Thinking About Africa’s Open Data

I love Afrographique, a site I just heard about today that does data visualizations on African data. It’s done by Ivan Colic, a South African designer, as a “small contribution to assist the changing perception of Africa…”

What Ivan does is brilliantly delve into the data that’s freely open on the internet to show patterns and information in ways that we might not have noticed if looking at the data in its raw format. The problem that Ivan has, is there’s not always that much information about Africa to use – in fact, some of his maps show big blank spots for countries on the continent with no known data for them.

Getting African Data

In Kenya, Ushahidi is working on a project about public service delivery and the companies and government entities responsible for them. I’ve become painfully aware of just how inaccessible Kenya’s government data is.

The entities that hold the most public and infrastructure data are always government institutions. Getting information from them, no matter where you are in the world can be difficult. In Africa it can be very hard indeed. For good reason too, the fact is that there are decisions made for and by politicians for themselves or their constituencies that they don’t want you to see. Having that data open, and visualized, can be damning.

Tonight we had the Permanent Secretary for Information and Communications, Dr. Bitange Ndemo, at the iHub for a session that he wanted to hold on using Kenya’s government data for local applications. Dr. Ndemo might be the hardest working and best intentioned person in government that I know. He truly wants to see tech move the country further, faster and with everyone taking part. Open data is an idea he’s been championing for quite some time.

However, we have a problem… A couple of them actually.

  • There is a lot of Kenya data, most of which resides in the Ministry of Planning, but that data isn’t accessible. We don’t know who to go to to get the data we need, and there is no mandate to support one group to centralize it.
  • Major data sets, like Kenya’s 2009 census data, are open (technically), since you can purchase the 4 books at $50/each and get it. That’s not really usable or accessible by many people though.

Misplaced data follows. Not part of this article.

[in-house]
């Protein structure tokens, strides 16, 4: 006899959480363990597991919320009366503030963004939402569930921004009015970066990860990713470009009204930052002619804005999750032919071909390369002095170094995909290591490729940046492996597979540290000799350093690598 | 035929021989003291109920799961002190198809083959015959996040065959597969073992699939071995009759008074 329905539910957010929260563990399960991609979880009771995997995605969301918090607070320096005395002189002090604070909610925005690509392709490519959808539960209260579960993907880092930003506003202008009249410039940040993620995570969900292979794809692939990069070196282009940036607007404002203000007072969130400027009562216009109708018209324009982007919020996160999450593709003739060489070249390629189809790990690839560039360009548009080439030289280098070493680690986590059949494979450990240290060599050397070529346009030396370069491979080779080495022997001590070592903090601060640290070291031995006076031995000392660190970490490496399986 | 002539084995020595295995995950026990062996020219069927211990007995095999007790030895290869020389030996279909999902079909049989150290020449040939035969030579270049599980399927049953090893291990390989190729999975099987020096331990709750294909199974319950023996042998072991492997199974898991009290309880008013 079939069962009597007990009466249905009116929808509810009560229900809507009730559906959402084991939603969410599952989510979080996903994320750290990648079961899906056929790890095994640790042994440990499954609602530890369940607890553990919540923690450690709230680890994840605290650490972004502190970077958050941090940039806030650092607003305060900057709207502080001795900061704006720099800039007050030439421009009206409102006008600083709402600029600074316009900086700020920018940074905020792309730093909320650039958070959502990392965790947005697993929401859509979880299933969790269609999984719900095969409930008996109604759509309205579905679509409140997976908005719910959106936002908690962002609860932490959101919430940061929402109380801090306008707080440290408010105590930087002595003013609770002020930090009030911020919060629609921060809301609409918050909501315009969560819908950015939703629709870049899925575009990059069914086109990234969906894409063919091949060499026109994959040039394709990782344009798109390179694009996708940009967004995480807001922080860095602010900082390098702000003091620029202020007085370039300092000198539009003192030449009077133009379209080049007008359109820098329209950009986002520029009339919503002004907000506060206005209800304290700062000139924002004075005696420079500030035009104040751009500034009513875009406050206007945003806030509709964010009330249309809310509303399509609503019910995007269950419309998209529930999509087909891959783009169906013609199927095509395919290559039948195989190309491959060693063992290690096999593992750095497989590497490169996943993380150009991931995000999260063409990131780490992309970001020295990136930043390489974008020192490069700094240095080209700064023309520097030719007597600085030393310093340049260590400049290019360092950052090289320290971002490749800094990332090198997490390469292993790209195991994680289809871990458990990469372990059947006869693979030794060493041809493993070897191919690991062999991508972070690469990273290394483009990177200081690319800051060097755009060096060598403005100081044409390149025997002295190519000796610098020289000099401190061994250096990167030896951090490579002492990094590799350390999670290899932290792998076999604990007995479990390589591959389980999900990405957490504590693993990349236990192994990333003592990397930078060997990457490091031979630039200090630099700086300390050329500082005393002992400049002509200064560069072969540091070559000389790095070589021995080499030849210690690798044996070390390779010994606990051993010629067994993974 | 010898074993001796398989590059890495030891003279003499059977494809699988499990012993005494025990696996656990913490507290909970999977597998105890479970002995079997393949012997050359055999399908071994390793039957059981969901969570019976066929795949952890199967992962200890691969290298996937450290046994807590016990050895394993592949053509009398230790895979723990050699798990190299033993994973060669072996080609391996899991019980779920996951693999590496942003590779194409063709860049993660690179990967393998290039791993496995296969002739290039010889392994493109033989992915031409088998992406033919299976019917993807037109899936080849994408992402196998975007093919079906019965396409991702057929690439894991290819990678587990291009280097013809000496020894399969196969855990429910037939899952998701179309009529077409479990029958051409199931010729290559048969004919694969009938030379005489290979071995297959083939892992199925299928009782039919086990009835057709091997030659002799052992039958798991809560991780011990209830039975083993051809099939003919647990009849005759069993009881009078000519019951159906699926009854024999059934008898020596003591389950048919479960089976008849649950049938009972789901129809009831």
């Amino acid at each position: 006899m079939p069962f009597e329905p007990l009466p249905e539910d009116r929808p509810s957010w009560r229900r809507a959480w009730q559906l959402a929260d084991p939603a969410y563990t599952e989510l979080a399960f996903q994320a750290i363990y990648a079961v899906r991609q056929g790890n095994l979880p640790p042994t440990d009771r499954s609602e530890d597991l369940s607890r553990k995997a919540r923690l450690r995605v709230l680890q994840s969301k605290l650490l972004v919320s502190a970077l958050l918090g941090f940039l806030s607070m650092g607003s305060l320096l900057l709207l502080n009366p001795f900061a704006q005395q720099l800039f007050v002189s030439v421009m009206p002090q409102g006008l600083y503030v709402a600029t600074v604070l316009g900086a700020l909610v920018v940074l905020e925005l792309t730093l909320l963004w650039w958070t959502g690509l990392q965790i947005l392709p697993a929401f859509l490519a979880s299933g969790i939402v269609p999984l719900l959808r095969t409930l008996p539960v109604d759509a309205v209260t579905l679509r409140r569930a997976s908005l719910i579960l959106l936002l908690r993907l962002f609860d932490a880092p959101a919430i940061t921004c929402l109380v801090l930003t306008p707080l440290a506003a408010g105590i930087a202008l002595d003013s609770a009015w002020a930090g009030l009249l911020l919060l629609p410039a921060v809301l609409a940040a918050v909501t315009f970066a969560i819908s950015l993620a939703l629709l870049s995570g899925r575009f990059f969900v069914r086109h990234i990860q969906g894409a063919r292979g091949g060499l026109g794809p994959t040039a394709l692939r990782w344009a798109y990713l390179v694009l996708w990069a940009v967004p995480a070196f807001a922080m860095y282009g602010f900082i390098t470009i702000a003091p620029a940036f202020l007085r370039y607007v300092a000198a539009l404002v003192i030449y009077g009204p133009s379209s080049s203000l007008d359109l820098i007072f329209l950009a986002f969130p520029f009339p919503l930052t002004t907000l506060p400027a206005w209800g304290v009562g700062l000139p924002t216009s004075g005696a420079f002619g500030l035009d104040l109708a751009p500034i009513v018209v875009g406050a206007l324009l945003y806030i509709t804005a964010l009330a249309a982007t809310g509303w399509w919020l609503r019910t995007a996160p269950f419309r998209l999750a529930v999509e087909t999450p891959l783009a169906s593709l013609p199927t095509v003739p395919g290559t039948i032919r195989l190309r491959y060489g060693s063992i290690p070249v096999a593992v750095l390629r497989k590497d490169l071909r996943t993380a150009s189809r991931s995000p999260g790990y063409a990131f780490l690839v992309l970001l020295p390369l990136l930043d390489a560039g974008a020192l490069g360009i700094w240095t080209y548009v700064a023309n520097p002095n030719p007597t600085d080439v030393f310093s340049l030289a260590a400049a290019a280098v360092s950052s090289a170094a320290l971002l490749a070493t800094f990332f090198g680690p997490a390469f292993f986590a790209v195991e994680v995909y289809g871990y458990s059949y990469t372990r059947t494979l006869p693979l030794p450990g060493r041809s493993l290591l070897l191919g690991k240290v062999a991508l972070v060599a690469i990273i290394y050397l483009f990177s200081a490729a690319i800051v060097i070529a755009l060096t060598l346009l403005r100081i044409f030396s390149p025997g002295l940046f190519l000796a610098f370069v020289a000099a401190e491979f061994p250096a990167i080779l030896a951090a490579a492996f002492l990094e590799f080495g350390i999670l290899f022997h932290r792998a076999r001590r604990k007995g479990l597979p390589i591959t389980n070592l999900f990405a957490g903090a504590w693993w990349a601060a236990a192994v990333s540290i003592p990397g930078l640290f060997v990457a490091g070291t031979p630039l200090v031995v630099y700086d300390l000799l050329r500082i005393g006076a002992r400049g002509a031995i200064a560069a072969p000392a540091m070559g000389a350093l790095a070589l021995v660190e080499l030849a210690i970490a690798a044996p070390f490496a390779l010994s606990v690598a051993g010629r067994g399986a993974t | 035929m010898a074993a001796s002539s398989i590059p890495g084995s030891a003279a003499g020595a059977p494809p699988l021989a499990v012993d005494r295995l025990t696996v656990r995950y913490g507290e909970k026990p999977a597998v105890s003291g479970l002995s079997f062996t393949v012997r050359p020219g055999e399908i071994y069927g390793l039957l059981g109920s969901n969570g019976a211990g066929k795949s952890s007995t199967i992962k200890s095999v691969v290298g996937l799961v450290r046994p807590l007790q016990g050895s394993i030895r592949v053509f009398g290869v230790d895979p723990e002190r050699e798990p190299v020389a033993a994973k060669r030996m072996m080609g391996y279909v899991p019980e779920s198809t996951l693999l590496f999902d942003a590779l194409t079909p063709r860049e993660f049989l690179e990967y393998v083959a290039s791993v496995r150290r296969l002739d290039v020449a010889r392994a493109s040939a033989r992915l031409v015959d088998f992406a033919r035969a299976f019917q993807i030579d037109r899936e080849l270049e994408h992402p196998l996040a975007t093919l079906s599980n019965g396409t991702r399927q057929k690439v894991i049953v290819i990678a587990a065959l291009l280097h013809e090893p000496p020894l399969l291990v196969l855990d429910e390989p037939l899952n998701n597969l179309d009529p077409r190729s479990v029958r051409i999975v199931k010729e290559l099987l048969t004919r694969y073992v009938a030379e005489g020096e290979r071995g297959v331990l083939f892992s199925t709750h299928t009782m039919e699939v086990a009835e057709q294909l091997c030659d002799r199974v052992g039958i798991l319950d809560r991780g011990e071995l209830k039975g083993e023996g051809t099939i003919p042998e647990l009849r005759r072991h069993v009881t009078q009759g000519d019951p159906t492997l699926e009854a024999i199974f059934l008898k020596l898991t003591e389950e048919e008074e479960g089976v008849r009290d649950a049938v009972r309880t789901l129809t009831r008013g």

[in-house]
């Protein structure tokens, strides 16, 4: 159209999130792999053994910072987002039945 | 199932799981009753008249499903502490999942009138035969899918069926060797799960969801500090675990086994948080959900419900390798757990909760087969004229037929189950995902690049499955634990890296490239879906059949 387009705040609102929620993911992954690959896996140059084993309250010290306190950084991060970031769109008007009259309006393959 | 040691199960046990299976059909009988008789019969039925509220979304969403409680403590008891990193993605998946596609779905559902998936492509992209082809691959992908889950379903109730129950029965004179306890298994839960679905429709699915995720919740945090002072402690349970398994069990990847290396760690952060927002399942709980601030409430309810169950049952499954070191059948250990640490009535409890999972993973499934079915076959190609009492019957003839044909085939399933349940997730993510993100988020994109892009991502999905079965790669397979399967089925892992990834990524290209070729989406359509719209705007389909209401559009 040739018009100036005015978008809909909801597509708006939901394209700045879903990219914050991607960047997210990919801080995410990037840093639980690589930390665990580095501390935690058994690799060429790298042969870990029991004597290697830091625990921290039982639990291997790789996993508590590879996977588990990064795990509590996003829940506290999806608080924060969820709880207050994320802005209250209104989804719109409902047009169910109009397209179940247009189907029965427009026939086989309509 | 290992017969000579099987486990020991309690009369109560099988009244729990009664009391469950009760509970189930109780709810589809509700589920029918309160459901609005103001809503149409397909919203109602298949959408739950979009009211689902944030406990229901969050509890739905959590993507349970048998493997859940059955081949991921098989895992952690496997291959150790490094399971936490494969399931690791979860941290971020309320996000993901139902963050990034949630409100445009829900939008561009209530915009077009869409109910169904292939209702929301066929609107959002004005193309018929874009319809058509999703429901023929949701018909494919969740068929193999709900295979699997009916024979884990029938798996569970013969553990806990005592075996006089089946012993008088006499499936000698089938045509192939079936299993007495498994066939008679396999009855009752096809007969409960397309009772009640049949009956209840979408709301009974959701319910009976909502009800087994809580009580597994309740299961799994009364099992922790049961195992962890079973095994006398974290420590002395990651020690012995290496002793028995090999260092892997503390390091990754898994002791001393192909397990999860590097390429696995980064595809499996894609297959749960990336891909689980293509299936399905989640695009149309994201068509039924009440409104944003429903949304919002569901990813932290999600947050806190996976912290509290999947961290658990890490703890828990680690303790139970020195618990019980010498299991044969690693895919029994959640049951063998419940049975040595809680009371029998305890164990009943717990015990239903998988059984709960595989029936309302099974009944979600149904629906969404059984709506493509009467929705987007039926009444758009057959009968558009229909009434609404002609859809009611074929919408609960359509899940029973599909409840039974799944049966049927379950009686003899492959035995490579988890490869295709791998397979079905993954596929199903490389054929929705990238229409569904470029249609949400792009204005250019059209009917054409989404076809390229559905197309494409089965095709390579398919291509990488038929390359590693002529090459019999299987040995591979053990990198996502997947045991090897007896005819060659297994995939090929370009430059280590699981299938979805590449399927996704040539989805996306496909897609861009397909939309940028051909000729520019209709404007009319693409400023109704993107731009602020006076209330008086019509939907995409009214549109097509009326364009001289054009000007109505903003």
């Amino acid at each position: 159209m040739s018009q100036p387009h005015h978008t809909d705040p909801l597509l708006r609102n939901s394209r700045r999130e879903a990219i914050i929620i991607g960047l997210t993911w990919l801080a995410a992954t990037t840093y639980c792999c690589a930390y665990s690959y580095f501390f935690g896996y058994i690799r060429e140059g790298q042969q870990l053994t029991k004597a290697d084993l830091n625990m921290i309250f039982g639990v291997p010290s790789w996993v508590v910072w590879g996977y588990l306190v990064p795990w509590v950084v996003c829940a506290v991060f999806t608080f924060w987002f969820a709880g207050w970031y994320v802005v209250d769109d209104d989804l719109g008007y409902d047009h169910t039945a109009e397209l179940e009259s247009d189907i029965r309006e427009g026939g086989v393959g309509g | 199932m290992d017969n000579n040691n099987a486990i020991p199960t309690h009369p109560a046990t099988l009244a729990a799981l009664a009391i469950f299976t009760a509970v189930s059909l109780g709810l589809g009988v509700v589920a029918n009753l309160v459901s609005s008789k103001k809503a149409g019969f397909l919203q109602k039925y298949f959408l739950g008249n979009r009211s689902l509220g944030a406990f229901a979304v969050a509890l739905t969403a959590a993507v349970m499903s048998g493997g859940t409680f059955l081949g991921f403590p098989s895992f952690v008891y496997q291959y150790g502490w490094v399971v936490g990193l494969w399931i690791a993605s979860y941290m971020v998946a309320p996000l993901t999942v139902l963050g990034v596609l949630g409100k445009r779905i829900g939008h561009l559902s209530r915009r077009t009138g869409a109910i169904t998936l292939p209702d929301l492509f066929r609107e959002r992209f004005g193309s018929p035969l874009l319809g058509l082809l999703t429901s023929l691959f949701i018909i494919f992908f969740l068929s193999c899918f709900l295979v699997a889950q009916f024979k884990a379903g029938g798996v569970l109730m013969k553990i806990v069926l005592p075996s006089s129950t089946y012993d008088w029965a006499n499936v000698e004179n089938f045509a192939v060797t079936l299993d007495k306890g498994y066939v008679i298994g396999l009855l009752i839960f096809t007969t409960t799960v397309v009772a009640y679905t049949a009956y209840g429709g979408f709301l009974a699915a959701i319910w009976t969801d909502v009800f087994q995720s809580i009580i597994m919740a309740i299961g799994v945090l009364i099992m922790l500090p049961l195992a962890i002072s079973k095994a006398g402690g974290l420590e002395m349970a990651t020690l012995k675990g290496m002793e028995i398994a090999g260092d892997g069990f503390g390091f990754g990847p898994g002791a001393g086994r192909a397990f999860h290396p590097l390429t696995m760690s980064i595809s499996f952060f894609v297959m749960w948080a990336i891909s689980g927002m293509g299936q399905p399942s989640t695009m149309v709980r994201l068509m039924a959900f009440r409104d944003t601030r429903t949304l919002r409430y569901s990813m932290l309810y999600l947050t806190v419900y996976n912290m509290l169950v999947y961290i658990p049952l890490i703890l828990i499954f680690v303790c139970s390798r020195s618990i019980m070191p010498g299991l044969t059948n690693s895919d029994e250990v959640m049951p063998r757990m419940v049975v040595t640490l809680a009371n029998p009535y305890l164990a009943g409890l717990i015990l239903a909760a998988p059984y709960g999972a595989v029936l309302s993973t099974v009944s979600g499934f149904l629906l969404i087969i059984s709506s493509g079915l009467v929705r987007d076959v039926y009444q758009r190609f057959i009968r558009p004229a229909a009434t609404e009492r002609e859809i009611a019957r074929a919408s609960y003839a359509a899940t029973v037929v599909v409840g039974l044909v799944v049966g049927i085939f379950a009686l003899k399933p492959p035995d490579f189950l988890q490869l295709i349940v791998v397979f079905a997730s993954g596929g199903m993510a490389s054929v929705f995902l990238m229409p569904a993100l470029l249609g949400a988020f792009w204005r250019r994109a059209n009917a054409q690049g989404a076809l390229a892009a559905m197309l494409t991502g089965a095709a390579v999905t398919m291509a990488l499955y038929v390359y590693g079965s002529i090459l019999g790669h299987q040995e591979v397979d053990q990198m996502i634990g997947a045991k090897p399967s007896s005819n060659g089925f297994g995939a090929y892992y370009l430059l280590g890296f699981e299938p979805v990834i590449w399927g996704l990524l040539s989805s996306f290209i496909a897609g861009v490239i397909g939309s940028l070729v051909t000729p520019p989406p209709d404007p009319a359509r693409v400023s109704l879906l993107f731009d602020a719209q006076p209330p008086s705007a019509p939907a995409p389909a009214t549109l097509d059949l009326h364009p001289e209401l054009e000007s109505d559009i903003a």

• Kenya’s own OpenData.go.ke website has only ever seen a small handful of data sets, none of which are now available anymore
  • We don’t have a format for the data, it comes in anything from PDFs to Excel to CSV and books.
  • Groups like the Ministry of Education might publish some information on schools, but they won’t give anyone the location data. In fact, location data is the most hoarded information, rarely getting published in even a hardcopy format.

Google has partnered with the Kenya government to show some of the data. The question is, why is one multinational given access to all this information, while Kenyan citizens or organizations can’t get it directly? Is it just the same data as the World Bank has in their excellent open data API, or is there more data visualized here than that?

I hope that the Kenyan government will look closely at what the W3C has provided, and at what Sir Tim Berners-Lee advocated recently in regards to open data. I know that Dr. Ndemo is talking to many stakeholders on this, and my hope is that people step up and step forward to ensure that the data is open, accessible and usable – and soon.

Kenya is just one example, across Africa much of the corruption and misinformation can be attributed to governments who purposely withhold data in order to further their own aims, not those of their constituents. Instead of being scared about what people will “find out” about them, these governments would do well to look at all the benefits of government open data initiatives.